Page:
USA’s PE exports decline despite shale gas

US PE trade Nov11.pngAs promised, the blog looks today at the USA’s trade position in polyethylene (based on data for the January-August period from Global Trade Information Services, the leading global supplier).

The chart shows US net trade (exports less imports). This peaked in 2009 (green column), with net exports of 1.6 million tonnes. Volume had risen 69% versus the 2007 level of 0.97MT (blue). But volume in 2011 has been just 1.03MT (light blue), only up 6% versus 2007.

The main reason is an overall decline in export volumes from 3.3MT in 2008 to 2.9MT in 2011:

Mexico peaked in 2009 at 734KT, but is 679KT in 2011
Latin America has been volatile, but peaked at 771KT in 2008
China peaked in 2009 at 585KT, but is 192KT in 2011
NEA peaked in 2008 at 178KT, but is 107KT in 2011
SEA has been volatile, but 2011’s 292KT is a new high

Meanwhile, net imports in 2011 at 1.85MT are equal to 2007’s 1.83MT. These come mainly from Canada, whose volume of 1.19MT in 2011 is also similar to 2007’s 1.17MT.

Of course, many Western readers would have expected the USA’s exports to have risen since 2008, not fallen. Its cost position has improved remarkably since then, due to its new source of advantaged ethane from shale gas. The reason is that many of its major competitors do not share its financially oriented approach.

As the blog highlighted last week, most emerging economies also prioritise social and political criteria, whereby employment and strategic geo-political issues have an important role.

The blog’s own research on China’s Sinopec demonstrates how it effectively operates as a utility, supplying raw materials to the factories to keep people employed. Employment is also a key driver for the Middle East and many other Asian countries.

This is why an understanding of Prof Michael Porter’s Shared Value approach is so important for the future. Western companies can no longer rely on the use of purely financial criteria to guide their strategy, as the world transitions to the New Normal.

The Downturn arrives

D'turn 5Nov11.pngIt is 5 months since the blog launched its IeC Downturn Alert, using prices from 29 April. It wrote then that:

They don’t ring bells at market turning points. Otherwise, we could all retire to the Bahamas.”

But its argument was that a peak was likely, as crude oil had remained stable at $125/bbl for 4 weeks.

Buyers had previously bought forward as prices rose, to protect downstream margins. Now they would try to reduce this unwanted inventory. Equally, oil prices at April’s level had always led to recession in the past, and it was unlikely that ‘this time it may be different’.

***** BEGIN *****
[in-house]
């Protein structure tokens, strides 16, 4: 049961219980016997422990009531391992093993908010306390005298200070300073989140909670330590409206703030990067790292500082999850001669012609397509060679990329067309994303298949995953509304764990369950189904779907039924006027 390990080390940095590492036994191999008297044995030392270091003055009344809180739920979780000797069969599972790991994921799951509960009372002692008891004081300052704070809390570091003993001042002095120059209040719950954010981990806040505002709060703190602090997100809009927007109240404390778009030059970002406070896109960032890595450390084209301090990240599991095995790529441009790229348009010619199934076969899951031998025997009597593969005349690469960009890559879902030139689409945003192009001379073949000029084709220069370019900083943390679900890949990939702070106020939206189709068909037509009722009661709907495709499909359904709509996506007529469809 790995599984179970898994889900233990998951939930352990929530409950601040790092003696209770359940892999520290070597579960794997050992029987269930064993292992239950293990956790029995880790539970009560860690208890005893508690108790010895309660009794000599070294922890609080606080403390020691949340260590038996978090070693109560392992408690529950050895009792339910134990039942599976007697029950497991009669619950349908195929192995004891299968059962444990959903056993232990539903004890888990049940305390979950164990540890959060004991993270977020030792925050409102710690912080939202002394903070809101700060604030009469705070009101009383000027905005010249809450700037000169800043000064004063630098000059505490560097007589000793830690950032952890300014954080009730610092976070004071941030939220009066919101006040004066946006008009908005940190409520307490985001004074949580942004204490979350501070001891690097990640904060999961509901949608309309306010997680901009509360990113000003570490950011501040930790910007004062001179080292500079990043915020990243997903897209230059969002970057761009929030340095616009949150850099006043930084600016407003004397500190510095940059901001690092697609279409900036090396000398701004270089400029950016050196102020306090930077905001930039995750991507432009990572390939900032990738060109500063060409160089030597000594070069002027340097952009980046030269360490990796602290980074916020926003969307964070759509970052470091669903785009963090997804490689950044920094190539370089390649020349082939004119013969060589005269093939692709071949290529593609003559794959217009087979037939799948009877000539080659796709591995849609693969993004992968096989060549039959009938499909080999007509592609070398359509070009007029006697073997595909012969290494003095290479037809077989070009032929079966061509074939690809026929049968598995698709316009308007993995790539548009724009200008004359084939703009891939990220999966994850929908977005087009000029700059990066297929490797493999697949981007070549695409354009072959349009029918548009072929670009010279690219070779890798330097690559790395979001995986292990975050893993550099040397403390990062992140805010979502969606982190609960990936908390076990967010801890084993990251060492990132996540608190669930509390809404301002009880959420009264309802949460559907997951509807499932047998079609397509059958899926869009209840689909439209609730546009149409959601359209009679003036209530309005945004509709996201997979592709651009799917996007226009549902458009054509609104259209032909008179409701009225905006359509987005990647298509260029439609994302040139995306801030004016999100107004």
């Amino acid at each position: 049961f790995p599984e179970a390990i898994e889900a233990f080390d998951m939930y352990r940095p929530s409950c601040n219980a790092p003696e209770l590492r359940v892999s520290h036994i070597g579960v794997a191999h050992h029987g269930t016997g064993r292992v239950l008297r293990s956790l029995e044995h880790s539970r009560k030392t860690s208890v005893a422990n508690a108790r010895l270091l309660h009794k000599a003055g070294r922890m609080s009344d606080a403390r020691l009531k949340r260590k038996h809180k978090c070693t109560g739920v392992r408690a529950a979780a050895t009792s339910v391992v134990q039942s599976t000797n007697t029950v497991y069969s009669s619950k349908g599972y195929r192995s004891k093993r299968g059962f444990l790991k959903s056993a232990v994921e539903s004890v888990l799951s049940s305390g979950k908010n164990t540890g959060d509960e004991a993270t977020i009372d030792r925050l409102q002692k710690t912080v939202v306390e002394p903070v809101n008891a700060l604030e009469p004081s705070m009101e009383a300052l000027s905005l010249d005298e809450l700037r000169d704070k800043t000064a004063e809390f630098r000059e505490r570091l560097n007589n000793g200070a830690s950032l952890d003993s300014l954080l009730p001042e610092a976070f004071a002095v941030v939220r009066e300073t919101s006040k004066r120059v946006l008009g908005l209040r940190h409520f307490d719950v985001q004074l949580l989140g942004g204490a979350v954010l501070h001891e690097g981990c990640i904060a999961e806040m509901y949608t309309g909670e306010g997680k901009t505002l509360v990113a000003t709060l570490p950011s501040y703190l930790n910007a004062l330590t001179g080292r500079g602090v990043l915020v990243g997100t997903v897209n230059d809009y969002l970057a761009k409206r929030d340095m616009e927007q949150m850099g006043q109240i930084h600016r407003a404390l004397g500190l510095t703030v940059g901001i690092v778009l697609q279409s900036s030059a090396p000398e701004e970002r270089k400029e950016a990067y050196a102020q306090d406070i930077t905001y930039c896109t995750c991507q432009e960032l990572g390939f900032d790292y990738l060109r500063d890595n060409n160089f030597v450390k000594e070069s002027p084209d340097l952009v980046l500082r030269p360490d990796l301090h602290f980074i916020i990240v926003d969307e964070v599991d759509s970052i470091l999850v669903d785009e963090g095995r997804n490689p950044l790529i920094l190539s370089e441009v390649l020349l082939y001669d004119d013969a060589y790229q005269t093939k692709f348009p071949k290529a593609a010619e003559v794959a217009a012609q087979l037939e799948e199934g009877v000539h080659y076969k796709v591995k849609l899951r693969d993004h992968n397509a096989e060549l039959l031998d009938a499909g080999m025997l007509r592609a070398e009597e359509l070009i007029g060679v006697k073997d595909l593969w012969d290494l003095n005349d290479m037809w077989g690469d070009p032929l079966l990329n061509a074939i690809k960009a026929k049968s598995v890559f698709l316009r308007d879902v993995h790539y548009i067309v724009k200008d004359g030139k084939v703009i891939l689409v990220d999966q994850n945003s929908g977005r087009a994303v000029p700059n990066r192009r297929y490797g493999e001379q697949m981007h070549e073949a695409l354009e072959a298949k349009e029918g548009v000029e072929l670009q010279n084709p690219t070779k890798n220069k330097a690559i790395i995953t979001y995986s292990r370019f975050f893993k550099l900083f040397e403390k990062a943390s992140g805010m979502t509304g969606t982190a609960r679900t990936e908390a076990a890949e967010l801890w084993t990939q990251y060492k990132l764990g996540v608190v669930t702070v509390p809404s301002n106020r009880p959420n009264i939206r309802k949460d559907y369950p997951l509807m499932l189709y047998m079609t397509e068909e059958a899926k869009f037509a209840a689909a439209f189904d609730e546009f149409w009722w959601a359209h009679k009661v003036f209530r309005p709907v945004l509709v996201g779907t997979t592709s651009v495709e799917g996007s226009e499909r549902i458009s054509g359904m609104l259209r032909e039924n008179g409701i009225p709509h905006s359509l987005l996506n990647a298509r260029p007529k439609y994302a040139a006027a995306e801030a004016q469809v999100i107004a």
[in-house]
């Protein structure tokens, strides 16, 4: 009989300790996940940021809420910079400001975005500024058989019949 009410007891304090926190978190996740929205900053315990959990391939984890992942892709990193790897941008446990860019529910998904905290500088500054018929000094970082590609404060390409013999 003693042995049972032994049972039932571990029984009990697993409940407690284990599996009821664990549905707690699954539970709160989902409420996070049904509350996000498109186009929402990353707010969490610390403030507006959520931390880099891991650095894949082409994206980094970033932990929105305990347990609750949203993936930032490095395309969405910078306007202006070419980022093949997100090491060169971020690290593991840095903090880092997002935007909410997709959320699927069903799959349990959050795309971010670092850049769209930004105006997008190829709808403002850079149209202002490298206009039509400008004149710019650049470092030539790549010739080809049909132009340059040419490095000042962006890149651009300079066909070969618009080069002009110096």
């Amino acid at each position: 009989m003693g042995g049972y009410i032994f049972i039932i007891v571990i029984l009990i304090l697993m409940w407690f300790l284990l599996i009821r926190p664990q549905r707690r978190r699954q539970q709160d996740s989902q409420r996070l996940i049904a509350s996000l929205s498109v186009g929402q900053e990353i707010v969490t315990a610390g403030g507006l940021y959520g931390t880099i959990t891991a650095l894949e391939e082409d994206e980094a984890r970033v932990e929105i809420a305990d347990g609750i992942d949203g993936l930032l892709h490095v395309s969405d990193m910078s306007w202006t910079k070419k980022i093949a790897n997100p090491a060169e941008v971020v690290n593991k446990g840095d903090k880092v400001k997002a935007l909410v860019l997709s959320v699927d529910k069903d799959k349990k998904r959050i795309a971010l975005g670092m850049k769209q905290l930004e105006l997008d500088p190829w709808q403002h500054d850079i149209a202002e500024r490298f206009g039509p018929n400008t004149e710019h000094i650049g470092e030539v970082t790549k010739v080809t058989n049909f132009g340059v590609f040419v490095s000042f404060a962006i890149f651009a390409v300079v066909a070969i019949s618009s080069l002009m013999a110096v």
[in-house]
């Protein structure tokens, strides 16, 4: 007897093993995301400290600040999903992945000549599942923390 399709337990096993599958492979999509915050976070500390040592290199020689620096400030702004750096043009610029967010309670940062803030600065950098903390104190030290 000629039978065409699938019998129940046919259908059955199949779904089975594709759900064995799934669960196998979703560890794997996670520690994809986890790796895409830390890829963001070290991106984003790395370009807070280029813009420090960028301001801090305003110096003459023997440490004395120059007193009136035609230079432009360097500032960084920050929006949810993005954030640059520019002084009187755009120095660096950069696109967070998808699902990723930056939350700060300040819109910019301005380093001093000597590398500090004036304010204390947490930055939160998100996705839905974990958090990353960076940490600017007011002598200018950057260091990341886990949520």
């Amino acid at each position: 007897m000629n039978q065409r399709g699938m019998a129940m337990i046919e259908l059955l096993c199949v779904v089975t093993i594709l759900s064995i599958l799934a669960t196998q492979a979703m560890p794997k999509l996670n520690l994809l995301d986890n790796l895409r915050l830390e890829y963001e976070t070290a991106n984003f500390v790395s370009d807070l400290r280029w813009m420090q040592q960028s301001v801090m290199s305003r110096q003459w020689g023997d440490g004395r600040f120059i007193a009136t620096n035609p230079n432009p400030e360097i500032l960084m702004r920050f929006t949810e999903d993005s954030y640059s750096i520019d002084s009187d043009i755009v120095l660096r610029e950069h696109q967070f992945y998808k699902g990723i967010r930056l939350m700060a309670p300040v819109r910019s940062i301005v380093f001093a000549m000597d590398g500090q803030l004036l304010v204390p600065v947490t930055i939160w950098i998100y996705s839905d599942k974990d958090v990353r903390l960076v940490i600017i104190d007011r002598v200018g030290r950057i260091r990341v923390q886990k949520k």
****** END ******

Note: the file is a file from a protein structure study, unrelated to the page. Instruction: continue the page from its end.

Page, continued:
Evidence that a Downturn is now underway is all around us:

• European cracker operators are mostly at 70-75% operating rates
• A major naphtha surplus has developed in India and the Middle East
• Crackers in Japan, Taiwan and parts of SEA are running at 80-90% rates, with S Korea set to join them
• The US Federal Reserve is forecasting GDP growth of just 1.6%, half its June estimate

Coincidentally, as the chart shows, financial markets such as the US S&P 500 Index also peaked on 29 April, although their decline has so far been less dramatic. The high frequency traders who dominate these markets, have no interest in the fundamentals of supply and demand.

Today, however, the only question is ‘how long will the downturn last, and how deep will it be?’ Mario Draghi, the new head of the European Central Bank, forecasts “a mild recession” in Europe. We can all share this hope, but hope is not a strategy. Sensible Boards will develop scenarios that also include a worst case of a sustained and deep recession.

The blog was in a small minority when it launched its Downturn Alert.

Having run major businesses in the past, it knows that buyers always give seemingly convincing reasons when cancelling or deferring orders. It therefore felt it might be helpful to present a global overview, covering benchmark products and regions, to highlight that the problems were general, and not specific.

The industry’s current laser-like focus on year-end inventories means that we should avoid the problems seen in Q4 2008, when inventories piled up around the world. Instead, lower operating rates will mean that buyers occasionally find themselves short of product, as has happened this week in China on polyethylene.

But these short-term issues should not be confused with the potential for a quick recovery.

The Downturn Alert has hopefully helped the industry to navigate the last few difficult months. It will now be renamed the IeC Downturn Monitor, to reflect its new role of charting the problems that lie ahead.

ICIS pricing comments this week, and price movements since the IeC Downturn Alert launched on 29 April, are below:

Benzene NWE (green), down 29%. “Demand remains subdued for the current month”.
HDPE USA export (purple), down 24%. “Prices were rising, as global buyers began to restock, including in China and S American markets.”
Naphtha Europe (brown dash), down 20%. “The market continues to suffer soft demand, and has lengthened from the previous week.”.
PTA China (red), down 18%. “Most players were worried that the downturn may extend into the rest of the year because of the poor demand for polyester in China, India and parts of SEA.”